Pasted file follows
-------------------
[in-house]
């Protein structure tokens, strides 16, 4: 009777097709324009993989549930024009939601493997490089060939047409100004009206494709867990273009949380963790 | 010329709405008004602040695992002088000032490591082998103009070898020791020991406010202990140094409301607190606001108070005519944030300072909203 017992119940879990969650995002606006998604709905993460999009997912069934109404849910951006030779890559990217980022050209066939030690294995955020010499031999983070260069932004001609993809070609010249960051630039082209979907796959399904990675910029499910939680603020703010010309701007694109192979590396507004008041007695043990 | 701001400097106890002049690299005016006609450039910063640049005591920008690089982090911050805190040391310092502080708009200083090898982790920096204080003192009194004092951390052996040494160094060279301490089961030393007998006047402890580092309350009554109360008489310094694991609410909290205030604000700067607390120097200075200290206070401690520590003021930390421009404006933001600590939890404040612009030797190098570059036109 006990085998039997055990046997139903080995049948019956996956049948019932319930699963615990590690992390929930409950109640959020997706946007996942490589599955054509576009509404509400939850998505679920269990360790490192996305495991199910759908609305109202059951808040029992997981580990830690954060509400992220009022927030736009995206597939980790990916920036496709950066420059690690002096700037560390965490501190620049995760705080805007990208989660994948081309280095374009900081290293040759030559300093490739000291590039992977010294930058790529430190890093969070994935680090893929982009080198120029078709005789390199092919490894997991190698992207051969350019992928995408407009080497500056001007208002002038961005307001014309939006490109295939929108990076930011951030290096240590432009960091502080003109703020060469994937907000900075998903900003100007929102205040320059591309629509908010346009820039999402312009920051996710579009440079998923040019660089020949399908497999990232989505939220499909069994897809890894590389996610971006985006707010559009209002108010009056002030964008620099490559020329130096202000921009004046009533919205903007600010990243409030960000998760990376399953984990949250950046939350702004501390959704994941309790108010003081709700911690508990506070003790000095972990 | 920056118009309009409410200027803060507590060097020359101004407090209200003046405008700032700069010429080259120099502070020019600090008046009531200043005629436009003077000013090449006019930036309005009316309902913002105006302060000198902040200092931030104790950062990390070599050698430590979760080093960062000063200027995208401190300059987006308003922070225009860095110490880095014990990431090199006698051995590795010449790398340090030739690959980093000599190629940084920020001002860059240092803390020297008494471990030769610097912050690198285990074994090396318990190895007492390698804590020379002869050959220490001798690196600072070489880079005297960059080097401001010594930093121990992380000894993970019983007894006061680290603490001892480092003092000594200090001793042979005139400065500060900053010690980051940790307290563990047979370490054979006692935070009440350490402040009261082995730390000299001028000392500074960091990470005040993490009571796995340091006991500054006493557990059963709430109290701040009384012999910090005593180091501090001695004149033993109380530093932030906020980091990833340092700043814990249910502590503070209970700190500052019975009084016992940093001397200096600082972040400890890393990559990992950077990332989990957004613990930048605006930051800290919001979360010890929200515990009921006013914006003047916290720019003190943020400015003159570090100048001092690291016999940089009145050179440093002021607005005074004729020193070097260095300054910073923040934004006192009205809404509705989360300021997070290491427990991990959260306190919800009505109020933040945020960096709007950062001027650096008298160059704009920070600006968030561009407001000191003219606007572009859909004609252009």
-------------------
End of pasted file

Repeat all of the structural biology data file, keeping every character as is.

[in-house]
């Protein structure tokens, strides 16, 4: 009777097709324009993989549930024009939601493997490089060939047409100004009206494709867990273009949380963790 | 010329709405008004602040695992002088000032490591082998103009070898020791020991406010202990140094409301607190606001108070005519944030300072909203 017992119940879990969650995002606006998604709905993460999009997912069934109404849910951006030779890559990217980022050209066939030690294995955020010499031999983070260069932004001609993809070609010249960051630039082209979907796959399904990675910029499910939680603020703010010309701007694109192979590396507004008041007695043990 | 701001400097106890002049690299005016006609450039910063640049005591920008690089982090911050805190040391310092502080708009200083090898982790920096204080003192009194004092951390052996040494160094060279301490089961030393007998006047402890580092309350009554109360008489310094694991609410909290205030604000700067607390120097200075200290206070401690520590003021930390421009404006933001600590939890404040612009030797190098570059036109 006990085998039997055990046997139903080995049948019956996956049948019932319930699963615990590690992390929930409950109640959020997706946007996942490589599955054509576009509404509400939850998505679920269990360790490192996305495991199910759908609305109202059951808040029992997981580990830690954060509400992220009022927030736009995206597939980790990916920036496709950066420059690690002096700037560390965490501190620049995760705080805007990208989660994948081309280095374009900081290293040759030559300093490739000291590039992977010294930058790529430190890093969070994935680090893929982009080198120029078709005789390199092919490894997991190698992207051969350019992928995408407009080497500056001007208002002038961005307001014309939006490109295939929108990076930011951030290096240590432009960091502080003109703020060469994937907000900075998903900003100007929102205040320059591309629509908010346009820039999402312009920051996710579009440079998923040019660089020949399908497999990232989505939220499909069994897809890894590389996610971006985006707010559009209002108010009056002030964008620099490559020329130096202000921009004046009533919205903007600010990243409030960000998760990376399953984990949250950046939350702004501390959704994941309790108010003081709700911690508990506070003790000095972990 | 920056118009309009409410200027803060507590060097020359101004407090209200003046405008700032700069010429080259120099502070020019600090008046009531200043005629436009003077000013090449006019930036309005009316309902913002105006302060000198902040200092931030104790950062990390070599050698430590979760080093960062000063200027995208401190300059987006308003922070225009860095110490880095014990990431090199006698051995590795010449790398340090030739690959980093000599190629940084920020001002860059240092803390020297008494471990030769610097912050690198285990074994090396318990190895007492390698804590020379002869050959220490001798690196600072070489880079005297960059080097401001010594930093121990992380000894993970019983007894006061680290603490001892480092003092000594200090001793042979005139400065500060900053010690980051940790307290563990047979370490054979006692935070009440350490402040009261082995730390000299001028000392500074960091990470005040993490009571796995340091006991500054006493557990059963709430109290701040009384012999910090005593180091501090001695004149033993109380530093932030906020980091990833340092700043814990249910502590503070209970700190500052019975009084016992940093001397200096600082972040400890890393990559990992950077990332989990957004613990930048605006930051800290919001979360010890929200515990009921006013914006003047916290720019003190943020400015003159570090100048001092690291016999940089009145050179440093002021607005005074004729020193070097260095300054910073923040934004006192009205809404509705989360300021997070290491427990991990959260306190919800009505109020933040945020960096709007950062001027650096008298160059704009920070600006968030561009407001000191003219606007572009859909004609252009």